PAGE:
Temporal changes in bile acid levels and 12α-hydroxylation after Roux-en-Y gastric bypass surgery in type 2 diabetes

Type Article

Journal Article


R. Dutia; M. Embrey; C. S. O'Brien; R. A. Haeusler; K. K. Agénor; P. Homel; J. McGinty; R. P. Vincent; J. Alaghband-Zadeh; B. Staels; C. W. le Roux; J. Yu; B. Laferrère

Year of publication



Int J Obes (Lond)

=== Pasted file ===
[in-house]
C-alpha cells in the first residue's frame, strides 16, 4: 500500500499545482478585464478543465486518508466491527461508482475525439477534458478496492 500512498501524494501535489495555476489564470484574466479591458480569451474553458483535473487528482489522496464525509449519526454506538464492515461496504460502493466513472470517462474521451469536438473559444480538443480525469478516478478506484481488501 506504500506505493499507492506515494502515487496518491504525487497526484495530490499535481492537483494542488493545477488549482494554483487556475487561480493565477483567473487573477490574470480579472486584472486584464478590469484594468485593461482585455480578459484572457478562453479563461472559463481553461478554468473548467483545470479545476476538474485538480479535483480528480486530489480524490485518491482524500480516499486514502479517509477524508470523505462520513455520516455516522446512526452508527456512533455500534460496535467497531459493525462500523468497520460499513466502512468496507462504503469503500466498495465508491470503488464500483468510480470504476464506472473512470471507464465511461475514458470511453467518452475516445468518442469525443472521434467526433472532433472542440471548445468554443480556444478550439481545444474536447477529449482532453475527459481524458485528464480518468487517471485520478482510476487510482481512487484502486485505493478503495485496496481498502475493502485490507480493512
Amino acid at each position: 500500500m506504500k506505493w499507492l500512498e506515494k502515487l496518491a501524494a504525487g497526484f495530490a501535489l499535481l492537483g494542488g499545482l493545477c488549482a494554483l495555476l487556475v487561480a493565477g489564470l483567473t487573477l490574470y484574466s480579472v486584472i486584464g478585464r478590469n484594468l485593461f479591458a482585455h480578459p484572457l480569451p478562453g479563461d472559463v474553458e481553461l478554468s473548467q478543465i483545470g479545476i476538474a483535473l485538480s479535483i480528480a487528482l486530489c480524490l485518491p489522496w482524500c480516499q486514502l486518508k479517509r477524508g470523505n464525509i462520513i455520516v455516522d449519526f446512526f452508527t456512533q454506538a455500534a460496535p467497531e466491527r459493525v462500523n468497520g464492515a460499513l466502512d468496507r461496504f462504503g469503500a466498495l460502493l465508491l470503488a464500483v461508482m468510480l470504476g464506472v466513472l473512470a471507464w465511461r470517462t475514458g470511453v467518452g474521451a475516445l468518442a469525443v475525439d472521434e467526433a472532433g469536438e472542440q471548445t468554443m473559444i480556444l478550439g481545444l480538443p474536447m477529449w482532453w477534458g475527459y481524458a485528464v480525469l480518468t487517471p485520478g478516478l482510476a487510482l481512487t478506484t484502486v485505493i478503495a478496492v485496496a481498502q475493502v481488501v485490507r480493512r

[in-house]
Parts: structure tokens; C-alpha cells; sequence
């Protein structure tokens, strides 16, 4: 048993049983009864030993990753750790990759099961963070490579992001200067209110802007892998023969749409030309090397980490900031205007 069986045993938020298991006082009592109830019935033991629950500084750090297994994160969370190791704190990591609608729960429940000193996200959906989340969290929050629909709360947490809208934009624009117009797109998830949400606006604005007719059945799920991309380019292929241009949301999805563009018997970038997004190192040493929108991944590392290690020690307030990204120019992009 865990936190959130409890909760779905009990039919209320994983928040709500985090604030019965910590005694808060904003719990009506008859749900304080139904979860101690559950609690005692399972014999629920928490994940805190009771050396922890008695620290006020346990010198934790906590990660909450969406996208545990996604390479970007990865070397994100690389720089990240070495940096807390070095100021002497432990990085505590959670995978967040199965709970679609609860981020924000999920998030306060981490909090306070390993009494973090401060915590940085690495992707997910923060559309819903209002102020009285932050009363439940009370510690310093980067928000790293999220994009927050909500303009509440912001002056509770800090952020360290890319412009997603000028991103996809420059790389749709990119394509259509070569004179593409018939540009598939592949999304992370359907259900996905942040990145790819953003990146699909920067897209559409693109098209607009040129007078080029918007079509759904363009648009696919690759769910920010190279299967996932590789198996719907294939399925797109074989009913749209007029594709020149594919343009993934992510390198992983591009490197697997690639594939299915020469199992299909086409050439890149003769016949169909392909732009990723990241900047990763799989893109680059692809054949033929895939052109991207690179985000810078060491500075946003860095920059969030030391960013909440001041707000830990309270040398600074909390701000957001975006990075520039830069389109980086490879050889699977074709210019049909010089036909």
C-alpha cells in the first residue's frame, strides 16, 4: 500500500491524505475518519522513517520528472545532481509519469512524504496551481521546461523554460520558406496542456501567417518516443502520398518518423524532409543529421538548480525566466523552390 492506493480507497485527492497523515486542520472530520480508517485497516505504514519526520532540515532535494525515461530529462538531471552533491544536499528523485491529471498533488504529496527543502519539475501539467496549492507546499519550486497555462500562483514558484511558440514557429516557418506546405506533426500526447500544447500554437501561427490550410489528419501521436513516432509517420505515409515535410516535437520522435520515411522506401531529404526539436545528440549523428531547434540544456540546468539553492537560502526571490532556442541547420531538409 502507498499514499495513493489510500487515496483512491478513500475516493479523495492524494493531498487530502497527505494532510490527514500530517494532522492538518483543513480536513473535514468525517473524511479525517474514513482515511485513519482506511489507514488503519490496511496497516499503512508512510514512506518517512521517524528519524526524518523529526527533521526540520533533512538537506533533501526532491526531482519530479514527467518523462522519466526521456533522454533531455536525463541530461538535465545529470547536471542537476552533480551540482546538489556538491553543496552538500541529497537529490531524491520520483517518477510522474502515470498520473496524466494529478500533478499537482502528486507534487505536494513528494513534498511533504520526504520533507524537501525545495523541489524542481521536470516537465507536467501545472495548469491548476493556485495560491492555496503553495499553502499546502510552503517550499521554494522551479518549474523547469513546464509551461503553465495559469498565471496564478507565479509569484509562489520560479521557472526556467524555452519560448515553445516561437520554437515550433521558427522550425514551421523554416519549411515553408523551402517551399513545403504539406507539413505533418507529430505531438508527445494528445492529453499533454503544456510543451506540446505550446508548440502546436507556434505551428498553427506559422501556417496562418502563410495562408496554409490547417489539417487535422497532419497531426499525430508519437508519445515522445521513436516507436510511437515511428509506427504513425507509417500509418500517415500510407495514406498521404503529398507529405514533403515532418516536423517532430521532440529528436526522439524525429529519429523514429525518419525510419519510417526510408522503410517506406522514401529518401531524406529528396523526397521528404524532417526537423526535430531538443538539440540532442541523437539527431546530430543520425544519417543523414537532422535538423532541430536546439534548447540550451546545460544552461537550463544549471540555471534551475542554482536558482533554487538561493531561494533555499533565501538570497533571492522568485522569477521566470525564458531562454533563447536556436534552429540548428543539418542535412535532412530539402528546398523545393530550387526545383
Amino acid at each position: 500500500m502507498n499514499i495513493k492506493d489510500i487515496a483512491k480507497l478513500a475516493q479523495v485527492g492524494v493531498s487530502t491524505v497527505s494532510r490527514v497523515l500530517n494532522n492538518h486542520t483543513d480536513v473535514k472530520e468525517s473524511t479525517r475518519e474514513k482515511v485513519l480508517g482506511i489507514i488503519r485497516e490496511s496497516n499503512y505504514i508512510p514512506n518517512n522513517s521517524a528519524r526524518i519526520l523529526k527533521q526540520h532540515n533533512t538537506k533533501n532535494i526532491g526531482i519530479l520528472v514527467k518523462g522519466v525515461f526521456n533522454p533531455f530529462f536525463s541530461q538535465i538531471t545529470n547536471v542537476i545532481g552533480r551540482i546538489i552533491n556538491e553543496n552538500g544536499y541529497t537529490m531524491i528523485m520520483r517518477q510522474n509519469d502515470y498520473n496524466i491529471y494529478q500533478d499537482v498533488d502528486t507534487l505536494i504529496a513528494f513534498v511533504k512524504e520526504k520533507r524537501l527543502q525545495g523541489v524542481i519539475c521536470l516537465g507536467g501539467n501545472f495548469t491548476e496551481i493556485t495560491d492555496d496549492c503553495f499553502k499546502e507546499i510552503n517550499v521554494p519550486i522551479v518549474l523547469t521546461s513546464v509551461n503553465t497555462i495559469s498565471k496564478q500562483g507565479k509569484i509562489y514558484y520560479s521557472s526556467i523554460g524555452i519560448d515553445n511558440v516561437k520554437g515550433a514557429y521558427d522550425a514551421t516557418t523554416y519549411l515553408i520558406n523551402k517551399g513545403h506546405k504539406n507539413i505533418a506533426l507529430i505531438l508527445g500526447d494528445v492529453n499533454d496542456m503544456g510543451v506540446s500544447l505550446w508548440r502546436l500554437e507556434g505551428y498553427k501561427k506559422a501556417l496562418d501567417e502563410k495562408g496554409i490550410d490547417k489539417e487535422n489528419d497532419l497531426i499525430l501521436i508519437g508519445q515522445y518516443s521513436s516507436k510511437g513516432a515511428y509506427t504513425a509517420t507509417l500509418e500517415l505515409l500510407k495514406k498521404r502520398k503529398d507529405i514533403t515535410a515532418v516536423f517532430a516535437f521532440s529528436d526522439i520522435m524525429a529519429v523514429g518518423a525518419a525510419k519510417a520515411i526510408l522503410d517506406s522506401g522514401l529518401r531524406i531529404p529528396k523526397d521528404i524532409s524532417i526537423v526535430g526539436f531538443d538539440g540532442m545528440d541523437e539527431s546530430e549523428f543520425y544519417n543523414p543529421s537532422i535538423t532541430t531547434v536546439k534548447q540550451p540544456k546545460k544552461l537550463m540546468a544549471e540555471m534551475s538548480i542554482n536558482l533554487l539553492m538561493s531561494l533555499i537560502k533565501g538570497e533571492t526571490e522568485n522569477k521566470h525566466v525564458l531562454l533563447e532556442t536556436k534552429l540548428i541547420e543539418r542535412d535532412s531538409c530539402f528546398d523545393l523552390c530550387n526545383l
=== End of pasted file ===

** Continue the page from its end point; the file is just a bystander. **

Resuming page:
INTRODUCTION: Gastric bypass surgery (GBP) leads to sustained weight loss and significant improvement in type 2 diabetes (T2DM). Bile acids (BAs), signaling molecules which influence glucose metabolism, are a potential mediator for the improvement in T2DM after GBP. This study sought to investigate the effect of GBP on BA levels and composition in individuals with T2DM. METHODS: Plasma BA levels and composition and fibroblast growth factor (FGF)-19 levels were measured during fasting and in response to an oral glucose load before and at 1 month and 2 years post GBP in 13 severely obese women with T2DM. RESULTS: A striking temporal change in BA levels and composition was observed after GBP. During the fasted state, BA concentrations were generally reduced at 1 month, but increased 2 years post GBP. Postprandial BA levels were unchanged 1 month post GBP, but an exaggerated postprandial peak was observed 2 years after the surgery. A significant increase in the 12α-hydroxylated/non12α-hydroxylated BA ratio during fasting and postprandially at 2 years, but not 1 month, post GBP was observed. Significant correlations between BAs vs FGF-19, body weight, the incretin effect and peptide YY (PYY) were also found. CONCLUSIONS: This study provides evidence that GBP temporally modifies the concentration and composition of circulating BAs in individuals with T2DM, and suggests that BAs may be linked to the improvement in T2DM after GBP.